We do have clients who approach the holiday season with gusto. Projects like these come with a big dose of celebratory feeling attached. It is easy to get caught up in the excitement of it all – I enjoy it. Not all work is work. Some work is satisfying enough to call it fun. The holiday work comes with some peripheral exposure to important or traditional moments in people’s lives. As in an extended family coming home for the holidays. This is work that has very personal connotations. For starters, this client wanted every pillar in front festooned with garland. It seems natural that a landscape design and installation company could make the leap to seasonal gardening.
Her lighting person had already wound strings of lights around each pillar. This was a little harsh looking.It only took a few minutes to take them down, and get the garland up first. Since we would be adding garland to 6 pillars, it seemed like fewer spirals per column would look better.
We put one length up from an uncut 50 foot roll, and unwound enough to make a decent puddle of greens at the bottom. We laid out all of the garlands in the drive, and cut them to the proper length. The top of the column has a molding. It was easy to attach the first circle of garland with a zip tie above that molding. That architectural detail would keep the entire length of garland aloft.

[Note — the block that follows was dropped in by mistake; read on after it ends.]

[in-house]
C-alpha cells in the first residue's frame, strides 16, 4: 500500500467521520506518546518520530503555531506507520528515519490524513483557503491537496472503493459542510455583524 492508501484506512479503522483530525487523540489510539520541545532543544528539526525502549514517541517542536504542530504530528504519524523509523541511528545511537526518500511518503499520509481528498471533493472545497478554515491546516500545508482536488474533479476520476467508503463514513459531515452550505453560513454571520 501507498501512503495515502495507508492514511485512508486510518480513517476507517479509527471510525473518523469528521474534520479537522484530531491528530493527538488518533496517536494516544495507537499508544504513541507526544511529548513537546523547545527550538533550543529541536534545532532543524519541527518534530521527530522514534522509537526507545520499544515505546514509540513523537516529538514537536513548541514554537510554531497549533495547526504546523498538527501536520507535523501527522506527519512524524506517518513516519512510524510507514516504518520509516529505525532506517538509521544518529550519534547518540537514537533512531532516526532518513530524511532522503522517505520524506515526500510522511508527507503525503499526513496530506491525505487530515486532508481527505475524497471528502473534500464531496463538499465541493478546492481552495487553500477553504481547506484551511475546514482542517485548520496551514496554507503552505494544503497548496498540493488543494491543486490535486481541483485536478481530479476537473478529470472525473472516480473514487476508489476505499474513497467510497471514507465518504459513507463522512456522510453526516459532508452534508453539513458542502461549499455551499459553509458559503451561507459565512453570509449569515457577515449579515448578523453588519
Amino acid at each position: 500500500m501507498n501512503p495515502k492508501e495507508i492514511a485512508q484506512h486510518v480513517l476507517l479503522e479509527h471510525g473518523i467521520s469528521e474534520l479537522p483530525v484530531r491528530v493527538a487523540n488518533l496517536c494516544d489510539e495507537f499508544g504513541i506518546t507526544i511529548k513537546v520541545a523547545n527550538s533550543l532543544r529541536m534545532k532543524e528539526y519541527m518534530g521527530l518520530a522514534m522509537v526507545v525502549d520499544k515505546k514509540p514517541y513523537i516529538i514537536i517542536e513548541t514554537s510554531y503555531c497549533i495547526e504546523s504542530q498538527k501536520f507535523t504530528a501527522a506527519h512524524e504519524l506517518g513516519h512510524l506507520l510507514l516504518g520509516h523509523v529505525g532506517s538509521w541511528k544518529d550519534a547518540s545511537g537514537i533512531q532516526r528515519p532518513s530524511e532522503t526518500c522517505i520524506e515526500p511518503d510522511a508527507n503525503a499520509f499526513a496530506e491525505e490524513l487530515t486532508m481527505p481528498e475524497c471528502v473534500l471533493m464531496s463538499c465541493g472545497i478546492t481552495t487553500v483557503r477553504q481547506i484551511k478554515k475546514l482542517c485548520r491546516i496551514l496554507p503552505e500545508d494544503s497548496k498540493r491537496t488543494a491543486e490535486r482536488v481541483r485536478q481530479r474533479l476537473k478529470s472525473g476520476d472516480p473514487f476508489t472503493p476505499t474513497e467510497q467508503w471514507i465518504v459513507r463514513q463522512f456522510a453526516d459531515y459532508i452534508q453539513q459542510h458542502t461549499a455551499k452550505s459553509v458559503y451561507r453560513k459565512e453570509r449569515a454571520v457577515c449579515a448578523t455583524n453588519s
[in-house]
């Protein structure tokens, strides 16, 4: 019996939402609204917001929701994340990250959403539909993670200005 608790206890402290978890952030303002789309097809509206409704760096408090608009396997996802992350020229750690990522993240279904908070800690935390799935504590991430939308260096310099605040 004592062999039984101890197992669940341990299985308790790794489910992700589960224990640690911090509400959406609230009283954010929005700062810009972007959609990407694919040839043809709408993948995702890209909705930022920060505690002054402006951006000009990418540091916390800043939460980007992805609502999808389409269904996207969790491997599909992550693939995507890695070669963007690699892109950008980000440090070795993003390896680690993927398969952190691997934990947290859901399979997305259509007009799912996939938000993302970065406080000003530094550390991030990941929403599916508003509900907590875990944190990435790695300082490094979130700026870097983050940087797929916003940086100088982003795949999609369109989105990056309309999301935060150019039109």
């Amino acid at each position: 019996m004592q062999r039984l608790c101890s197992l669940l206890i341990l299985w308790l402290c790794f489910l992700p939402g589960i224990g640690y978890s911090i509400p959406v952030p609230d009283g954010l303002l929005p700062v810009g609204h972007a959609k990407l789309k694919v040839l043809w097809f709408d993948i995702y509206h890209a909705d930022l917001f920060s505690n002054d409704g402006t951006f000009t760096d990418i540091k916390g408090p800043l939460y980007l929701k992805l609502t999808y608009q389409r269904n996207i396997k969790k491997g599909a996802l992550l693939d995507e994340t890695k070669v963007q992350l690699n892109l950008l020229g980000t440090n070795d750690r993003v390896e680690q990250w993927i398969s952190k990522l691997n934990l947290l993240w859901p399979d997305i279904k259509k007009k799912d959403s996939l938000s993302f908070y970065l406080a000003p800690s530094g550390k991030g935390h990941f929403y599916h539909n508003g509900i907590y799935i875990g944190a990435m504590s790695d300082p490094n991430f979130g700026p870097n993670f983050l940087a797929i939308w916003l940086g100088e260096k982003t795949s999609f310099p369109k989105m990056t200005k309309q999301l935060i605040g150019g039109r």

These pots will look as good all winter as they do for the holiday season. I always appreciate a client who has a preferred color scheme in mind. Once I have that, I can put materials together that I think reflects the taste of the client, and the setting. Red, green and white would predominate.
The pine cones were attached facing left on the left side, facing right on the right side, and facing down at the bottom of the swoop. If this seems fussy, it is. But facing the materials on a garland has to do with establishing a visual rhythm, and repeating it. Part of the beauty of it is how it is installed.
The mantel was done in noble fir attached to a bamboo pole across the top. The drops were lengths of the fir zip tied together. In the center, a larger bloack of floral foam was stuffed with greens, poplar branches, and birds. The bleached cones from the garlands were repeated.